March 9, 2012 | 10:16 AM - Posted by Josh Walrath

Not necessarily. We don't know what other visual technologies will come out in the next 16 years that will require much more horsepower from graphics cards (or whatever they may be at that time). Think of the past 12 years what all we have seen. Anti-aliasing, Anisotropic filtering, higher resolutions, multi-monitor, stereo 3D, etc. etc. Think of a high end monitor in 1996 that was 17" CRT/Trinitron and cost upwards of $1000 that was limited to 1280x1024 @ 60Hz. Now even the most basic monitor can do 1080P for under $200.

I'm pretty sure we are going to see some neat stuff by then that will continue to push the computational needs of cutting edge games and applications.

March 8, 2012 | 07:57 AM - Posted by Ryan Shrout

Thanks for the comments everyone!

March 8, 2012 | 12:27 PM - Posted by Nardella (not verified)

Do these statements consider that particle based effects are becoming more prevelant? We also need to consider that emulating/simulating reality is not the only goal, we are also interested in some unreal things that may require more graphics horse power.

Also, video games generally have a limited number of characters and creatures running around doing stuff. I have not seen any games or demos with hundereds of characters running around doing stuff in the same scene. That and most games do not have insects and birds flying around in realistic numbers.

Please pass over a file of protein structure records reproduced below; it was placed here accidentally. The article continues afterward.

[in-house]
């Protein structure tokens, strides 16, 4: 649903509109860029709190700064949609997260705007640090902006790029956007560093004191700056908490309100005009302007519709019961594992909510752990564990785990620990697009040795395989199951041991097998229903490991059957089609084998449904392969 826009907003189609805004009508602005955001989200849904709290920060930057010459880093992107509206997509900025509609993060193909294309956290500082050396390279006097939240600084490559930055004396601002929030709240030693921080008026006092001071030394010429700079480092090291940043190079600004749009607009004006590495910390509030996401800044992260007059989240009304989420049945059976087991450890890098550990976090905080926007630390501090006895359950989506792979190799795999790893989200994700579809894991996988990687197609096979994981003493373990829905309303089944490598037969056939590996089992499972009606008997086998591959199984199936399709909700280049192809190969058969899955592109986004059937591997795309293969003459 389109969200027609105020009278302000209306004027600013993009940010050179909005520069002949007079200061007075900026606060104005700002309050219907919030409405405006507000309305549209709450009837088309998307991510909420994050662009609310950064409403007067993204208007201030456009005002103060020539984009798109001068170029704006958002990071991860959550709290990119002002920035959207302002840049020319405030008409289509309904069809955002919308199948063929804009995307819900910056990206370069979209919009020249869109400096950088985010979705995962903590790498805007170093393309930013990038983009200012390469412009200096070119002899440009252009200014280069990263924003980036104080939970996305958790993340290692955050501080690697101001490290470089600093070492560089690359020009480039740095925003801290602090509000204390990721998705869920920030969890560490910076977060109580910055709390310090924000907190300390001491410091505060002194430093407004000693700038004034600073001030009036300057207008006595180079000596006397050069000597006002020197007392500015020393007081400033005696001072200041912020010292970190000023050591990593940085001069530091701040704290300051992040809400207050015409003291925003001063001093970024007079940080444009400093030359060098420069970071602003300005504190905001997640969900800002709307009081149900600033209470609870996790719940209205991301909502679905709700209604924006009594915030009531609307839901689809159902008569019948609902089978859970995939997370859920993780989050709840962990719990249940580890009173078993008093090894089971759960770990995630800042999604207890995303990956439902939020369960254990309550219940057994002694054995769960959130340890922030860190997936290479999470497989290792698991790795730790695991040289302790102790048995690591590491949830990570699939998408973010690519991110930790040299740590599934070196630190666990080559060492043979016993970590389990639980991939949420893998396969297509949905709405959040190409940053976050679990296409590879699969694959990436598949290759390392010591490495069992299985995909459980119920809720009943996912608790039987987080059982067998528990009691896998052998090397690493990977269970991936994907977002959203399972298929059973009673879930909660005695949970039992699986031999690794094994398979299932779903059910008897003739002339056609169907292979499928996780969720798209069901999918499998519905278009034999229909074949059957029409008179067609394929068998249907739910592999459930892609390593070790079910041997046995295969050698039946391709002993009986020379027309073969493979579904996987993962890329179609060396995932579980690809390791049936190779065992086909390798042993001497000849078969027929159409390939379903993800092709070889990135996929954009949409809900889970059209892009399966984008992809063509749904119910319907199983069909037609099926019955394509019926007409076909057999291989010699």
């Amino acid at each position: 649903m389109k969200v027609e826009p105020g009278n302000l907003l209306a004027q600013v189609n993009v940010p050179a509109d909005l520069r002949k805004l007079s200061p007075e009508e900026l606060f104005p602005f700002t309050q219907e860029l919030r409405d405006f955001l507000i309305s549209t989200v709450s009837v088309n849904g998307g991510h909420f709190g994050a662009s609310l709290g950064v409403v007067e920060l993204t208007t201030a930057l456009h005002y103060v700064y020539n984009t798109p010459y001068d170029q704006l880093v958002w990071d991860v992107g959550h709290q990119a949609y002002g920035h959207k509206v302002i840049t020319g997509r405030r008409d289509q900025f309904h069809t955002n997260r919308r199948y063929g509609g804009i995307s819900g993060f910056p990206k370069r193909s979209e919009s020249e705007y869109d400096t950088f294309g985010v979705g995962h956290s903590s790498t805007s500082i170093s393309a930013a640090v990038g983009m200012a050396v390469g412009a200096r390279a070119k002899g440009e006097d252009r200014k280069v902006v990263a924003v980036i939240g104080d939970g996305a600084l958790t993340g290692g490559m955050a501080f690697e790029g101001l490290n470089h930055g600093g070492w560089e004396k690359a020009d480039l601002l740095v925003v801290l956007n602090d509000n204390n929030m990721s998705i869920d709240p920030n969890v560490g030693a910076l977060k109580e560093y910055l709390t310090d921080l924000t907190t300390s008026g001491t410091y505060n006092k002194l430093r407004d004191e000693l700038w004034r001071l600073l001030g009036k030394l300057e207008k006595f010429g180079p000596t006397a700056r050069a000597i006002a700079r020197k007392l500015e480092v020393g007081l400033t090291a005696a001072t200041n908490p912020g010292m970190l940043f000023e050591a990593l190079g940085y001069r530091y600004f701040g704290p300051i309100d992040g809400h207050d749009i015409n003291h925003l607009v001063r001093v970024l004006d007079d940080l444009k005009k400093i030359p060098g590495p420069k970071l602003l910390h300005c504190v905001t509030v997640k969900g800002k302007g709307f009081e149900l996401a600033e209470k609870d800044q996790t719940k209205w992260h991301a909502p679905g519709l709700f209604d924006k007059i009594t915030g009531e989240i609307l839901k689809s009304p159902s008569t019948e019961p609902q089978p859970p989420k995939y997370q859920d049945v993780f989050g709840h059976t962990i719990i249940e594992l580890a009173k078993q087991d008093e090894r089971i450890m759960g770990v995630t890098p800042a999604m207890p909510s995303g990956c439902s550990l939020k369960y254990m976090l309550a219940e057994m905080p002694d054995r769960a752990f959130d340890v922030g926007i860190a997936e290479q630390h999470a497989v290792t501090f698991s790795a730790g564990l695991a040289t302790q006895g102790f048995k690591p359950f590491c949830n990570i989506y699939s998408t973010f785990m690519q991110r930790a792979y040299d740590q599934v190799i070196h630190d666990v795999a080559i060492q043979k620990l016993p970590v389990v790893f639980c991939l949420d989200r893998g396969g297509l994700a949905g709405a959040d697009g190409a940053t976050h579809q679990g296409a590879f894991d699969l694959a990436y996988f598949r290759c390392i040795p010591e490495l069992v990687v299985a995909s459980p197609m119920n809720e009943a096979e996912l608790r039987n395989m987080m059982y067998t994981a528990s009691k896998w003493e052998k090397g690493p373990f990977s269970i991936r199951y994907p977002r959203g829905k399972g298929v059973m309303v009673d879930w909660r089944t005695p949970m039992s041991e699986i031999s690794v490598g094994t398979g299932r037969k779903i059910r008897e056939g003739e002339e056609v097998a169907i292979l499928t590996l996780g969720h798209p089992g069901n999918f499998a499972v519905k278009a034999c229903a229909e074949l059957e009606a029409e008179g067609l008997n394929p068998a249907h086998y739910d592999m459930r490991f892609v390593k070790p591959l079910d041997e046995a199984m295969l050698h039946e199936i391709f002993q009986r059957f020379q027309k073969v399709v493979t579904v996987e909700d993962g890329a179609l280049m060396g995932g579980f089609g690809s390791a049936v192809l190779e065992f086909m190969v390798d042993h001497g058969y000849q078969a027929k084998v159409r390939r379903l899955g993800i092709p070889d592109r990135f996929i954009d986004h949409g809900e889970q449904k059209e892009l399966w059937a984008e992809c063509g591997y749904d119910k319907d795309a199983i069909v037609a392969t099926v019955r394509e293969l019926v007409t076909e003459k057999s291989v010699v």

It is one thing to render a photorealistic scene, but it is another to render a photorealistic scene with extremly high numbers of extremly complex elements.

And what about physics simulations. We may realize improvements well beyond a 2000x increase in GPU power.

Also, what if someone wants to make a game like minecraft with cubes that are 1x1x1cm? How much power would that take? Add in complex physics simlutations and photorealistic graphics.

Please note that I am not an expert. I would like to hear responses to this comments.

March 8, 2012 | 03:52 PM - Posted by Rob R. (not verified)

Particle effects will increase with the increase in computing power, assuming nothing else (like graphics, more creatures, physics, etc.) took the extra bandwidth instead.

The reason you don't see lots of people in a scene and the scene being photorealistic is they had to one or the other, because otherwise 95%(made up stat, but A LOT of people) wouldn't be able to run it because they don't have the crazy extreme hardware(expensive multi-GPUs, expensive 6-Core+ CPUs - like the i7 used in the tests)

And I guess a game where you have lots of people, but not the best graphics would be almost any MMORPG, and any game you have great graphics and few people in a scene is almost any FPS.

The power needed for your new version of Minecraft is probably A LOT, and you may be better with a complete particle system since the "cubes" are so small, just a guess though I don't know how much horsepower you need for Minecraft in the first place because I have never played it. Although I did look up that on the PC it is using Java, so that would need to change for your situation because it probably is no where near fast enough

March 8, 2012 | 10:00 PM - Posted by Anonymous (not verified)

Particle simulations will be trivial before graphics are trivial. I don't know of any large simulations even in feature films which take longer than an 8k render. Many simulations are still done on single beefy machines. And GPUs are getting better and better at crunching fluid sims which are the most intensive particle simulations to date. Newtonian hard surfaces and even cloth simulations are already nearly real-time at respectable detail levels on a GPU.